Theta Brainwaves: “Miraculous Resolutions” At the Crossover Point

These findings about theta were exciting but never became widely known. Then in 1989 Dr. Eugene Peniston and Dr. Paul Kulkosky of the University of Southern Colorado (who had learned some of their techniques from the Greens at the Menninger Foundation) conducted studies in which they used EEG biofeedback to train a group of chronic alcoholics to enter first the alpha and then the theta state, while another group served as a control group. The researchers discovered that the alpha-theta group showed an extraordinary recovery rate many orders of magnitude greater than the control group. More impressively, after thirteen months members of the alpha-theta group showed “sustained prevention of relapse.” (Even more impressively, a further follow-up study three years later has shown the same sustained relapse prevention.)

And, in the most intriguing findings of all, the alpha-theta group showed a profound personality transformation. Among the extraordinary changes noted in their subjects, Peniston and Kulkosky found significant increases in such qualities as warmth, abstract thinking, stability, conscientiousness, boldness, imaginativeness, and self-control, and significant decreases not only in depression but also in anxiety and other problems.

Overcoming addiction. Transforming personality. These were magic phrases. The Peniston studies emerged just when concern with addictive behaviors and personality transformation had become subjects of urgent interest to millions of people. Millions of people were going to twelve-step programs modeled on Alcoholics Anonymous to overcome their “additions” to everything from sex, to overeating, to shopping, and were seeking to transform their current addictive personality by stripping away their false masks and communicating with their “inner child.”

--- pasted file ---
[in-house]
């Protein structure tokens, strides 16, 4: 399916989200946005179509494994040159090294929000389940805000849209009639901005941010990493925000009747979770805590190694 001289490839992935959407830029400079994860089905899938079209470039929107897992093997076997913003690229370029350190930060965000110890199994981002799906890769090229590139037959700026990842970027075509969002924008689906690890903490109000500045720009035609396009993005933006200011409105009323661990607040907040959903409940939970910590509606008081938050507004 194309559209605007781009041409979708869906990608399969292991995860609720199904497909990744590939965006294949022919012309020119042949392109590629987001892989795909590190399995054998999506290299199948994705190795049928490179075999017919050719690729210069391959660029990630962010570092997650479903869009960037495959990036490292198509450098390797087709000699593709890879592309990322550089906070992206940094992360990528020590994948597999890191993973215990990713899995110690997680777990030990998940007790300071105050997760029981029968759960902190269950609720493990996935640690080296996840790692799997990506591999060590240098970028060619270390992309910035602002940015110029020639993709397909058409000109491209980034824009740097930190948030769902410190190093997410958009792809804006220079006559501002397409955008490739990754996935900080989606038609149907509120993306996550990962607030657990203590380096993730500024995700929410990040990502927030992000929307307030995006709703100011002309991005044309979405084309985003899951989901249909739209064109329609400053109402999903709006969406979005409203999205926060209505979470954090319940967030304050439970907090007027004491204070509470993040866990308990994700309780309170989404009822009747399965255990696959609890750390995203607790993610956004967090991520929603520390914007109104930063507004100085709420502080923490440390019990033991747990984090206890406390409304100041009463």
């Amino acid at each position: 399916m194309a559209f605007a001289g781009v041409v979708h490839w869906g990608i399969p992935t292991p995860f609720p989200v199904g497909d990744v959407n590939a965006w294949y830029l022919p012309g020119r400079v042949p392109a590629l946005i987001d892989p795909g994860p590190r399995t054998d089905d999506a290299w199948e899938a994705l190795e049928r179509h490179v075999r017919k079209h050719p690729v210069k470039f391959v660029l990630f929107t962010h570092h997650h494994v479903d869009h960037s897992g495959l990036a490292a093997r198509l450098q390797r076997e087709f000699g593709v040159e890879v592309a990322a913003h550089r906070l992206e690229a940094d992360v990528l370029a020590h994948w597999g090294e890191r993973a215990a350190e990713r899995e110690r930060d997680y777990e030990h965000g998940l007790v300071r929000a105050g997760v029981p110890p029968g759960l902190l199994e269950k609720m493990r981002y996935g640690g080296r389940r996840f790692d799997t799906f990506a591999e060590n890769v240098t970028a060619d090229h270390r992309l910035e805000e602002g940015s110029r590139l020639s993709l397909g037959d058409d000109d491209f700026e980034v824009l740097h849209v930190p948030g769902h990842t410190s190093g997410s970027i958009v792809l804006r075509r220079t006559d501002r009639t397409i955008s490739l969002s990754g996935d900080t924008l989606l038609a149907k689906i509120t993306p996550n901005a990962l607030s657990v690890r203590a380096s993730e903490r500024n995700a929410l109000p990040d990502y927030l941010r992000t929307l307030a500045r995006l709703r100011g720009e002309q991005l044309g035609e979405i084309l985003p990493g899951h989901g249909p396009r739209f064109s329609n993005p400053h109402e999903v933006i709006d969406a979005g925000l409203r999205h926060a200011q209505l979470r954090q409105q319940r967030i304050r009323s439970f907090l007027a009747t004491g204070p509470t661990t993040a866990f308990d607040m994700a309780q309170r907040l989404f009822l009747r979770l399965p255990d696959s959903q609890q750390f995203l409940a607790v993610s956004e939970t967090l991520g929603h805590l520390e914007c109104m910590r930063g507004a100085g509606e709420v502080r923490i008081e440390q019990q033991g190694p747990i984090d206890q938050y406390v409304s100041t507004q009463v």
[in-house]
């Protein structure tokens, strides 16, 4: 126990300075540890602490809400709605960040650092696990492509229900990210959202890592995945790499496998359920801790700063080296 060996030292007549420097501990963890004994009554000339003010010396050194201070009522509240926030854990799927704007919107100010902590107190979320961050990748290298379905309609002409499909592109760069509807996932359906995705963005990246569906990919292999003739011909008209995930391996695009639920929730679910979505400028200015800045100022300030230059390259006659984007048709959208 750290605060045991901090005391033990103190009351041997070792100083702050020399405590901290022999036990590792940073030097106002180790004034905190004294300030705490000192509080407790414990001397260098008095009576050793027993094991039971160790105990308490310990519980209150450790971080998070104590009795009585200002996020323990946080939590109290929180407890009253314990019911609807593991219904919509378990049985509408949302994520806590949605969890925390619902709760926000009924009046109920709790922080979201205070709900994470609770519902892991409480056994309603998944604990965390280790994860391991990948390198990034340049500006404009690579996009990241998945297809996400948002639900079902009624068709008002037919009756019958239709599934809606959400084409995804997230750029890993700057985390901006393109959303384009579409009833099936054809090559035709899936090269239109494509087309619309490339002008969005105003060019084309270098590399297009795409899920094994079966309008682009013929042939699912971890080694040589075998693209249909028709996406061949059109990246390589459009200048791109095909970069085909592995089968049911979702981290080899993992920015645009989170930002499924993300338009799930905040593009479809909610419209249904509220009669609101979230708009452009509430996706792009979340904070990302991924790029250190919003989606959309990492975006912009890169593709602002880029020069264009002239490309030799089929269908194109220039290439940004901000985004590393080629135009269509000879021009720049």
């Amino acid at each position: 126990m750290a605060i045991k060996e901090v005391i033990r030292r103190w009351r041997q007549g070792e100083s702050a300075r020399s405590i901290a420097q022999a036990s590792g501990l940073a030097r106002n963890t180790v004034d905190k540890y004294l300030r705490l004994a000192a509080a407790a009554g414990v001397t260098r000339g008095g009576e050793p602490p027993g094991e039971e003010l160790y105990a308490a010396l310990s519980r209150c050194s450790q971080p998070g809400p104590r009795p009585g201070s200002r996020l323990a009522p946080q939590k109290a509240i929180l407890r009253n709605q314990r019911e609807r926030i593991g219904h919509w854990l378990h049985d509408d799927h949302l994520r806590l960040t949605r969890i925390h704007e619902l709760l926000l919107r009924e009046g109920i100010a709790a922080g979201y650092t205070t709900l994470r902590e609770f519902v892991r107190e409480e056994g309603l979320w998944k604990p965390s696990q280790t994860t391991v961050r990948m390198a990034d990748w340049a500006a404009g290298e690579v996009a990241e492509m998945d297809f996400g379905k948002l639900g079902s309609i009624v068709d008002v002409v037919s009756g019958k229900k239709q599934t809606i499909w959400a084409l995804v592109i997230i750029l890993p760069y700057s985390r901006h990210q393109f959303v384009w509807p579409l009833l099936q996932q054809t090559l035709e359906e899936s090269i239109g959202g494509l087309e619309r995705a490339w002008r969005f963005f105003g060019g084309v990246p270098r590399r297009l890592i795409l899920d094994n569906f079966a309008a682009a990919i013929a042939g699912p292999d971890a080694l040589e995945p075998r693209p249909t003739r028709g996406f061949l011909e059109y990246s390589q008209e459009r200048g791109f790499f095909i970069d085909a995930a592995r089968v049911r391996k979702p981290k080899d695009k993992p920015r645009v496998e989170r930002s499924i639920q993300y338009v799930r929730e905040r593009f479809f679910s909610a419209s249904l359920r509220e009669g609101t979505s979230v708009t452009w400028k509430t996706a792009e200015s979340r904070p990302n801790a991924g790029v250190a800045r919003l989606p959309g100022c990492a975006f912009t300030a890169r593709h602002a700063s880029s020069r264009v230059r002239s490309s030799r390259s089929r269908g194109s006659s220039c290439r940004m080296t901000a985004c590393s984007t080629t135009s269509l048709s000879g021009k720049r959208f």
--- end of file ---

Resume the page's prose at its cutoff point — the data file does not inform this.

With its implied message that EEG alpha-theta feedback could help individuals overcome all sorts of addictive behavior patterns and find a happier, more integrated personality, the Peniston-Kulkosky work aroused enormous interest and excitement among biofeedback researchers and clinicians.

Modifying and expanding upon this work, many workers have begun using multi channel “brain-mapping” EEGs to explore in more detail what happens in the brain as the individuals undergo the personality transformations noted by Peniston and Kulkosky. What they have found is that when a subject becomes deeply relaxed, alpha brainwave activity increases through the whole brain. As relaxation increases, the subject begins to produce more and more theta activity. As theta amplitude increases, alpha seems to recede or diminish, until theta supersedes alpha.

At that point, according to some researchers—at what they are calling the crossover point or the critical point—the subjects experience important, emotionally loaded, even life-transforming moments. These frequently consist of creative insights, vivid memories from childhood, or, in the case of theVietnamvets suffering from post traumatic stress syndrome or adults who were abused as children, the emergence of suppressed or repressed experiences. Subjects consistently report these moments as profound, moving, life transforming, even spiritual moments. One of these clinicians,Houstontherapist William Beckwith, has reported that in his clients, the crossover point is “often accompanied by spontaneous surfacing of previously inaccessible memories, often from early childhood,” as well as “the seemingly miraculous resolutions of complex psychological problems.”

Comments

  1. Brad Arnold says:

    Thank you. This explains a lot. I consciously went through a “alpha -ization” regime years ago, and now experience many of the “symptoms” of theta dominance. Frankly, it makes me perceive most people now as deficient.

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